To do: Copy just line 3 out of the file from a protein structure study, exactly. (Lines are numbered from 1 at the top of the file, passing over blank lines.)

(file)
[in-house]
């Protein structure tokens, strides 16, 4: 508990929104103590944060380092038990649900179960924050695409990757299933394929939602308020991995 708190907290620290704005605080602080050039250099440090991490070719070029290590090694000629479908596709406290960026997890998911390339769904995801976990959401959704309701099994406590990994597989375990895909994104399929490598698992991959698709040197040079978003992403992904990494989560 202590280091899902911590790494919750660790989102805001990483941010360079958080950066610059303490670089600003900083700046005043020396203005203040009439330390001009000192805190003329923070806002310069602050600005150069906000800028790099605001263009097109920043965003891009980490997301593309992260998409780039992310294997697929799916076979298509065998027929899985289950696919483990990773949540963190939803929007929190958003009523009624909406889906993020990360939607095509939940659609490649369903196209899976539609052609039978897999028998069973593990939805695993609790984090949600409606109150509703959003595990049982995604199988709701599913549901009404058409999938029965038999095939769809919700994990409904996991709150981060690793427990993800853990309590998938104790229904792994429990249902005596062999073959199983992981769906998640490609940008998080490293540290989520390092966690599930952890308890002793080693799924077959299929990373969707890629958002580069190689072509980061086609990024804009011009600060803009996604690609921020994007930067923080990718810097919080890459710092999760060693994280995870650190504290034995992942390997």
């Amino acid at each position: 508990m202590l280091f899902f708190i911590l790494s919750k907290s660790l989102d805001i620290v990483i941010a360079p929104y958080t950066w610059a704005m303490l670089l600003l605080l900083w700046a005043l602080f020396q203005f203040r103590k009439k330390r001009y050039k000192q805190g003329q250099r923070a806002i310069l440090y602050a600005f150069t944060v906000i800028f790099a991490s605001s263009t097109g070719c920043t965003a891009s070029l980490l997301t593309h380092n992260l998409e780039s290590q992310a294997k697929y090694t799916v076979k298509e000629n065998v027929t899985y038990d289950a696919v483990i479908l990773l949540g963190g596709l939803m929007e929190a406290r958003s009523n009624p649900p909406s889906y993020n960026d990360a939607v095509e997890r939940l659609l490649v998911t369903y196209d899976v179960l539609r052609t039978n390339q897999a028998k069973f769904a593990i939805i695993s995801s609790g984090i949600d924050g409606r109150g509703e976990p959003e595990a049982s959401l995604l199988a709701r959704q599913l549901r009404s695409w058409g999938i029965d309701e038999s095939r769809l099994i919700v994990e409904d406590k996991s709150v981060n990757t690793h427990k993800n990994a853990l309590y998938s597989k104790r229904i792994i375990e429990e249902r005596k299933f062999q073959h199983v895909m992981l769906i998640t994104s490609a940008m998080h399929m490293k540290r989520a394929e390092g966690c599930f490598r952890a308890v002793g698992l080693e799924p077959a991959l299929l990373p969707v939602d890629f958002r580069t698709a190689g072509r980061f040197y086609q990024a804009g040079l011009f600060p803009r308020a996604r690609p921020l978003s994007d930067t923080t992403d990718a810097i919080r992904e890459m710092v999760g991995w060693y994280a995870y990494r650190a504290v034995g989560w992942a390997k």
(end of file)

């Amino acid at each position: 508990m202590l280091f899902f708190i911590l790494s919750k907290s660790l989102d805001i620290v990483i941010a360079p929104y958080t950066w610059a704005m303490l670089l600003l605080l900083w700046a005043l602080f020396q203005f203040r103590k009439k330390r001009y050039k000192q805190g003329q250099r923070a806002i310069l440090y602050a600005f150069t944060v906000i800028f790099a991490s605001s263009t097109g070719c920043t965003a891009s070029l980490l997301t593309h380092n992260l998409e780039s290590q992310a294997k697929y090694t799916v076979k298509e000629n065998v027929t899985y038990d289950a696919v483990i479908l990773l949540g963190g596709l939803m929007e929190a406290r958003s009523n009624p649900p909406s889906y993020n960026d990360a939607v095509e997890r939940l659609l490649v998911t369903y196209d899976v179960l539609r052609t039978n390339q897999a028998k069973f769904a593990i939805i695993s995801s609790g984090i949600d924050g409606r109150g509703e976990p959003e595990a049982s959401l995604l199988a709701r959704q599913l549901r009404s695409w058409g999938i029965d309701e038999s095939r769809l099994i919700v994990e409904d406590k996991s709150v981060n990757t690793h427990k993800n990994a853990l309590y998938s597989k104790r229904i792994i375990e429990e249902r005596k299933f062999q073959h199983v895909m992981l769906i998640t994104s490609a940008m998080h399929m490293k540290r989520a394929e390092g966690c599930f490598r952890a308890v002793g698992l080693e799924p077959a991959l299929l990373p969707v939602d890629f958002r580069t698709a190689g072509r980061f040197y086609q990024a804009g040079l011009f600060p803009r308020a996604r690609p921020l978003s994007d930067t923080t992403d990718a810097i919080r992904e890459m710092v999760g991995w060693y994280a995870y990494r650190a504290v034995g989560w992942a390997k």